From bowling barefooted at boys in her Andhra Pradesh village to an India T20 cap, Bareddy has come a long way, making her farmer father and rest of the family proud
Bareddy Anusha (left) shows her bowling grip to coach Shahabuddin
Bandlapalli, a nondescript village in Narpala Mandal in Anantapur district of Andhra Pradesh, has good reason to celebrate.
A farmer’s daughter—Bareddy Anusha, 20—is now an India player, having made her T20 debut against hosts Bangladesh in Mirpur on July 16.
With no television coverage, Anusha’s father Malli Reddy followed his left-arm spinner daughter’s progress on his mobile phone.
“My father had a cell phone and we ensured we could watch the live telecast. My parents were thrilled,” said Anusha’s brother Nageshwar Reddy.
Anusha returned with figures of 4-0-24-0 and disturbed the furniture of Bangladesh’s one-drop batswoman Murshida Khatun for four to end up with 4-0-20-1. She didn’t figure in the third match in a series, which India won 2-1.
1st player from Bandlapalli
Anusha is the first girl from her area to represent the country. “The village is planning to accord her a grand welcome on her return from Bangladesh,” revealed, Nageshwar, who runs a cold drinks outlet in Anantapur, 40 kilometres from their village.
Anusha was spotted at Anantapur Sports Academy in 2014. Her passion for the game amazed her parents and brother. The barefooted girl would bowl medium pace to the boys on the dusty roads of the village. Her school’s Physical Education teacher, Ravindra Singh noticed her talent when Anusha was in Class XII.
A talent-spotting visit by former Andhra Ranji all-rounder Syed Shahabuddin opened a new chapter for Anusha. “I could see the hunger in her eyes. We immediately decided to take her to Anantapur Academy,” said Shahabuddin.
Initial tough days
While Shahabuddin did not face any objection from Anusha’s parents, the budding cricketer was apprehensive about going to the academy. “She was a bit scared. But we convinced her that by playing with boys, she will be a better cricketer and become mentally stronger,” revealed Shahabuddin. At the academy, she bowled with proper shoes, availed of good equipment. She didn’t have any qualms in being a left-arm medium pacer with a height of 5 feet, four inches. Soon, she in the Andhra’s U-16 and U-19 squads.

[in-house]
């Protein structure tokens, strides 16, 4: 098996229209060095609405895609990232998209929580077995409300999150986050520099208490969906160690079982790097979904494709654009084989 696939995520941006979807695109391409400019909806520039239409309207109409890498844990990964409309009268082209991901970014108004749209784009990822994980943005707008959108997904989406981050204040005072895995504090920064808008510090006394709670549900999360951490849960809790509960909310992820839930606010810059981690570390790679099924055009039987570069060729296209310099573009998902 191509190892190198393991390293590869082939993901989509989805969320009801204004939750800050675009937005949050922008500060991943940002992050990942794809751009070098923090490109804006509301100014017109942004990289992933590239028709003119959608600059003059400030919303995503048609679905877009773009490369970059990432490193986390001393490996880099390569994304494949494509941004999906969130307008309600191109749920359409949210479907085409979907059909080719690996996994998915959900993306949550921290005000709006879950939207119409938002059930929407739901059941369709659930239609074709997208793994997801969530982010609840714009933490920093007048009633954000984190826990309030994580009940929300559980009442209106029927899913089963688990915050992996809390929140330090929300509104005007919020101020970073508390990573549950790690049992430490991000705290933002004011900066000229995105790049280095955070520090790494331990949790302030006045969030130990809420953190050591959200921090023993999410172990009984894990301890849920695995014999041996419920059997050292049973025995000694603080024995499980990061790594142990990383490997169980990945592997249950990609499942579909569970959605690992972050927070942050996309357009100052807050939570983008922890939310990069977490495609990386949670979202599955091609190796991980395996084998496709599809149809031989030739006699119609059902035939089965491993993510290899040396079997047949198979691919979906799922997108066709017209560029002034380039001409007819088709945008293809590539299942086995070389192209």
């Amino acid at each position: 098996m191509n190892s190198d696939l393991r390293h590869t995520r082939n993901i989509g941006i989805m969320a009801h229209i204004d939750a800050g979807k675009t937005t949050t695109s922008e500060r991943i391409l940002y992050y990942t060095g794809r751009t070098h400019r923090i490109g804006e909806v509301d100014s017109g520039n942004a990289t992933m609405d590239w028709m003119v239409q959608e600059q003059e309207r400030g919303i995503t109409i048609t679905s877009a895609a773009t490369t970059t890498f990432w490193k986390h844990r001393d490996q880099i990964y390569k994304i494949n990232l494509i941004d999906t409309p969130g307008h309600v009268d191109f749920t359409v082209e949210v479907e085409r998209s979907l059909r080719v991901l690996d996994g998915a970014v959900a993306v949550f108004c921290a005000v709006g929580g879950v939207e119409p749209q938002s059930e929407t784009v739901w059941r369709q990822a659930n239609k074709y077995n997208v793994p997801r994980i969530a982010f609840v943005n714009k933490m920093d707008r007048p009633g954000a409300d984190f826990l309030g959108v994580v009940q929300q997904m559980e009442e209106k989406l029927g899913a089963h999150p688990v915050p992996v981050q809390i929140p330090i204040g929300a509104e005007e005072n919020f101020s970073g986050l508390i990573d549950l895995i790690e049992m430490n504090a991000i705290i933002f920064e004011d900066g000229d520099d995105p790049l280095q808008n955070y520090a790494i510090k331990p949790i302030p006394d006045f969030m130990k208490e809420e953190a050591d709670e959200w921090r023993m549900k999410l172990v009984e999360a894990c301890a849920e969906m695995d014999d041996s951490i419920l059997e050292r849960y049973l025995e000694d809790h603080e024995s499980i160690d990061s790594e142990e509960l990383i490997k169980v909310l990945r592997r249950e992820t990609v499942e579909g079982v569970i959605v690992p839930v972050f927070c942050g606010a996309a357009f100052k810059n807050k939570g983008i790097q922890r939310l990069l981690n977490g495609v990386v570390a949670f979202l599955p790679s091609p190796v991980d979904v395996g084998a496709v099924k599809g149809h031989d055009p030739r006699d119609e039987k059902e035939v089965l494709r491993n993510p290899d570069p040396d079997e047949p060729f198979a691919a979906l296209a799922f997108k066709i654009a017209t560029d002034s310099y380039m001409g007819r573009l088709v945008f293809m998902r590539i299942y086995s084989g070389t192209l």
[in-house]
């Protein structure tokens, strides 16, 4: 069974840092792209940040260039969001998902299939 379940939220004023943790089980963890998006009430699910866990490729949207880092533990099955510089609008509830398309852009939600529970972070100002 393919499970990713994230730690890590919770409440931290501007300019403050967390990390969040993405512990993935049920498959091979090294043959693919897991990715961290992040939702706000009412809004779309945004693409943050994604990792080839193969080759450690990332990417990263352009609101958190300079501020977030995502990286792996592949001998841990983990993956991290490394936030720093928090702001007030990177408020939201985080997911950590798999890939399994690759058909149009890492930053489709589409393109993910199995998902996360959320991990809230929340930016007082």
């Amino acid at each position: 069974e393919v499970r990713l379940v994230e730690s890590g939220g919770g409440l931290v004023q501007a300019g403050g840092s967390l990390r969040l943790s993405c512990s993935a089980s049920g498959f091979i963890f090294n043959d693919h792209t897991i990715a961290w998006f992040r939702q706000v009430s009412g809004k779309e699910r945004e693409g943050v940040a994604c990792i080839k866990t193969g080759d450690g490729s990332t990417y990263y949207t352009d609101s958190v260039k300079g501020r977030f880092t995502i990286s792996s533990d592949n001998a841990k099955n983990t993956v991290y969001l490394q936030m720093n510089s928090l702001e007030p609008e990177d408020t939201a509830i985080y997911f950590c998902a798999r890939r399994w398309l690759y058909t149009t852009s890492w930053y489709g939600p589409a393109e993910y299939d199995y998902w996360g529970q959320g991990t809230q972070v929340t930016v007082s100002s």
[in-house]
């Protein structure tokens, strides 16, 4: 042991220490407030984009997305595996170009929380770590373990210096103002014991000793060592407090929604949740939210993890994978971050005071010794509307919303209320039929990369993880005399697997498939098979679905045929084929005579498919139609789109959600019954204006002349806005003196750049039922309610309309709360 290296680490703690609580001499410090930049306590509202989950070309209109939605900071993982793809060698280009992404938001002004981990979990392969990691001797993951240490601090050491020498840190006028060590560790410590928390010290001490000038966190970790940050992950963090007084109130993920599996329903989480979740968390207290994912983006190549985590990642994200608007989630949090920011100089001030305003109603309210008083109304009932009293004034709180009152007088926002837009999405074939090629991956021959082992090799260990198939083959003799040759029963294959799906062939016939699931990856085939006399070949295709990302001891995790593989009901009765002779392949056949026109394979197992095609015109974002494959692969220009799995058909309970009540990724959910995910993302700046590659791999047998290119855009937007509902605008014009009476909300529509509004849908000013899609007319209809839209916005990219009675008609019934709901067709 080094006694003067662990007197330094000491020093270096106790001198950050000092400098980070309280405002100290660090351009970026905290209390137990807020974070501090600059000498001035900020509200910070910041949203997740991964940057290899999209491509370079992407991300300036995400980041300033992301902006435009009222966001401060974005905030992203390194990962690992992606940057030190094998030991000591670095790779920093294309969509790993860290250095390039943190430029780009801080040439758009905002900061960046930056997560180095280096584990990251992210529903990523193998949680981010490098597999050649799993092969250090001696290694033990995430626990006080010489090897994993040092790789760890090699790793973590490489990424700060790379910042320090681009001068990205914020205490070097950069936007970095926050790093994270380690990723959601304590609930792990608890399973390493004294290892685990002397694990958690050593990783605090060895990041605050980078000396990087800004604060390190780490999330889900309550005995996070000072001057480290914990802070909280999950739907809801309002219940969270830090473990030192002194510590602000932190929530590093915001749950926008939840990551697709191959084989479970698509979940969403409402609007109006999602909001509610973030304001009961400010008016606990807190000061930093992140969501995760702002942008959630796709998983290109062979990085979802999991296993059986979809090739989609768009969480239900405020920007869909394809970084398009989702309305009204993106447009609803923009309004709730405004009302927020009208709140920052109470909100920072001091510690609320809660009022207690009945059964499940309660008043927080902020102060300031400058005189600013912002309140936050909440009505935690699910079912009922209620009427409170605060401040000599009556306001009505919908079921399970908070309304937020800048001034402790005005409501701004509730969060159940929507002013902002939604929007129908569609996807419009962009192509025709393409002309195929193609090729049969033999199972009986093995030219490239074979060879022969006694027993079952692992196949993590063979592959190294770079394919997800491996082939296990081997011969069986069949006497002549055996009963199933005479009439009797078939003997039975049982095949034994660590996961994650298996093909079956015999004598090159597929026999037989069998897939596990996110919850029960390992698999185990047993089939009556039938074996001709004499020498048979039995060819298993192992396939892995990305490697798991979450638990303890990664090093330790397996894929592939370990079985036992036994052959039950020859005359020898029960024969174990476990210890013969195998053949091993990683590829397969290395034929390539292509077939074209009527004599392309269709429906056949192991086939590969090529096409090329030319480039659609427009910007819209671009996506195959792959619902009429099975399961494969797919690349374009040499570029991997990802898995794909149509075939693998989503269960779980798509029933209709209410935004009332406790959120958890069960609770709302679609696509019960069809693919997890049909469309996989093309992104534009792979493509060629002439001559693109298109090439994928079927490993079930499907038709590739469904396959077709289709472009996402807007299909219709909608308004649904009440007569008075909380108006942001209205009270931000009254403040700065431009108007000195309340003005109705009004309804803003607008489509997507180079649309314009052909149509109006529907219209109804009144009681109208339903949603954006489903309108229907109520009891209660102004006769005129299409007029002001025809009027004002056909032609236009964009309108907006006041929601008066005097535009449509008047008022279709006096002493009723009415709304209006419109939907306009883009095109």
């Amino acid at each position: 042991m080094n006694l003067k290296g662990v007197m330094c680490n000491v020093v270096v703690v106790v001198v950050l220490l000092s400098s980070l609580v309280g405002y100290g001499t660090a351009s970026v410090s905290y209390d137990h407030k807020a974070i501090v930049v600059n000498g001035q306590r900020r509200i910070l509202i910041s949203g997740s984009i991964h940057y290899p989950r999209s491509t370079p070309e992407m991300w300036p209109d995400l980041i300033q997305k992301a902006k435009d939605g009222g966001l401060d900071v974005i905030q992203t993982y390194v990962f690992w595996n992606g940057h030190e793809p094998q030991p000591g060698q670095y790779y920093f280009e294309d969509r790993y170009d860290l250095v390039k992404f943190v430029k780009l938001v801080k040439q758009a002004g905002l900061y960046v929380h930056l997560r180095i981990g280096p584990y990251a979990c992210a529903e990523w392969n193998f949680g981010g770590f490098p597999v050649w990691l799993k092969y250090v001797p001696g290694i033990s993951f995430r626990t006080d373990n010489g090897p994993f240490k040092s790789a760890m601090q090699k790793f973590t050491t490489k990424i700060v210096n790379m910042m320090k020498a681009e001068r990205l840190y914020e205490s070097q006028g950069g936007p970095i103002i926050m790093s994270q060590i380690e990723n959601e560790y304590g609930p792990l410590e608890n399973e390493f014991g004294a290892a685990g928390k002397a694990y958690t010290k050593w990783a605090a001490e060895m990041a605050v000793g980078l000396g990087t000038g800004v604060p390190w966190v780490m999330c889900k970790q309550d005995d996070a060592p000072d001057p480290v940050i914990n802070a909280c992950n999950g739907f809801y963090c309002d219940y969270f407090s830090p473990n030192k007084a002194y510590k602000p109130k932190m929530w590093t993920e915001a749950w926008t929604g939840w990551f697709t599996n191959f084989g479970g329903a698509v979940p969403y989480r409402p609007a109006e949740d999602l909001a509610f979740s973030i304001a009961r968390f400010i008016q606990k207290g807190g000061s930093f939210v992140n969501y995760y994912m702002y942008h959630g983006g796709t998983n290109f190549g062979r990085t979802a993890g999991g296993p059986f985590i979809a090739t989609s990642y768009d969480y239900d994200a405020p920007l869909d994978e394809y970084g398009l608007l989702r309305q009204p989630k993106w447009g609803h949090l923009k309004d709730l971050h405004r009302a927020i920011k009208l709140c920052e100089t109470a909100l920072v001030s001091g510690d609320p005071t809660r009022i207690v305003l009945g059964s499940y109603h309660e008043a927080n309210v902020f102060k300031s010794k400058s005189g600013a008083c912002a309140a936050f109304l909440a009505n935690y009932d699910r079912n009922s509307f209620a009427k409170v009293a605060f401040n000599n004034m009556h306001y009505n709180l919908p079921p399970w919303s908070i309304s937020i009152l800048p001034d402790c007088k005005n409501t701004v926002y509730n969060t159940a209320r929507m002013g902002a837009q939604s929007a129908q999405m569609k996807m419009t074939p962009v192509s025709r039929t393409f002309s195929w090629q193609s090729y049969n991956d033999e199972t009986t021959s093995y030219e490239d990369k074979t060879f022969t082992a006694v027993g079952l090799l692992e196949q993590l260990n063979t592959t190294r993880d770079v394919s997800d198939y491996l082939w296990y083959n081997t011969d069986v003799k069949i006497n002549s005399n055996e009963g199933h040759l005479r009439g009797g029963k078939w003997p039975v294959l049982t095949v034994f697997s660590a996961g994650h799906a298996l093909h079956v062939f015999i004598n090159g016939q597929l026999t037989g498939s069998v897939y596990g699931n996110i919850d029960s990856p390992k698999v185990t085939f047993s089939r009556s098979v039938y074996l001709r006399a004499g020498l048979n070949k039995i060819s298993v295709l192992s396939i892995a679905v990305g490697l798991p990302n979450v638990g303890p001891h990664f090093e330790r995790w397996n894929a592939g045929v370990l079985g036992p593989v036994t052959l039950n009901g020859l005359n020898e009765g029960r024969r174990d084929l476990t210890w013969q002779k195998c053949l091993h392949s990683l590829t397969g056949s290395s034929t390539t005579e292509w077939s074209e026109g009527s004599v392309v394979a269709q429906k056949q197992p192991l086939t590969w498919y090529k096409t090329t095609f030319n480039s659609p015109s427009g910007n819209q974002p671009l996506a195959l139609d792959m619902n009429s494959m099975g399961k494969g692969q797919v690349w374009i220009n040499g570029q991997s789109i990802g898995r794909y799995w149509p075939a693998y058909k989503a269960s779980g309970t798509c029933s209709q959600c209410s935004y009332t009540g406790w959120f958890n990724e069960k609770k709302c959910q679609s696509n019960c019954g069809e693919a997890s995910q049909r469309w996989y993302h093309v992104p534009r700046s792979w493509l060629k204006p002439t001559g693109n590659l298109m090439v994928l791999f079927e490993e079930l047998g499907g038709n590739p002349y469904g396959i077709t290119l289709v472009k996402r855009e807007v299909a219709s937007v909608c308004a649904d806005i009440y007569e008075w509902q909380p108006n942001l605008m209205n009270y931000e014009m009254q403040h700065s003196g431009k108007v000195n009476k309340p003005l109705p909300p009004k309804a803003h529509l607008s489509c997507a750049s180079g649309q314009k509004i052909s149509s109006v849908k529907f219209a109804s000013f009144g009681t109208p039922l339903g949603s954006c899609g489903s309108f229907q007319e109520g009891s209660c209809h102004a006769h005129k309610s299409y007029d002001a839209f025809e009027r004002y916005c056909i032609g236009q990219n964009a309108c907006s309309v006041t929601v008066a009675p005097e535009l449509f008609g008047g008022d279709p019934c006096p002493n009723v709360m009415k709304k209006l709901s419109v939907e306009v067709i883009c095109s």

Around this time, Andhra’s women’s cricket academy coach Sreenivas Reddy and Shahabuddin asked Anusha to switch from medium-pace to left-arm spin. “She was short and as the competition got tougher, it was difficult to get more swing to trouble the batters. So we asked her to become a left-arm spinner and she agreed,” said Sreenivas Reddy.
Results were forthcoming. “She is a good learner and works very hard to improve her skills. When COVID-19 struck in 2020, she would bowl in the nets alone for long hours,” said Shahabuddin.
Sreenivas believes Anusha is a steady batter and brilliant fielder at point: “She is very quick in the field and never allows the ball to go past her in the point region.”
Thanks to her improved performances, Anusha’s coaches and family felt it was only a matter of time that she would play for the country. “We knew she would play for India. We are so happy. She called us after her debut match from Mirpur and cried,” said Nageshwar.
Indeed, the field is vast and wide for Anusha to spread her cricketing wings. And with her agricultural family background she will know all to well that one will reap like you sow.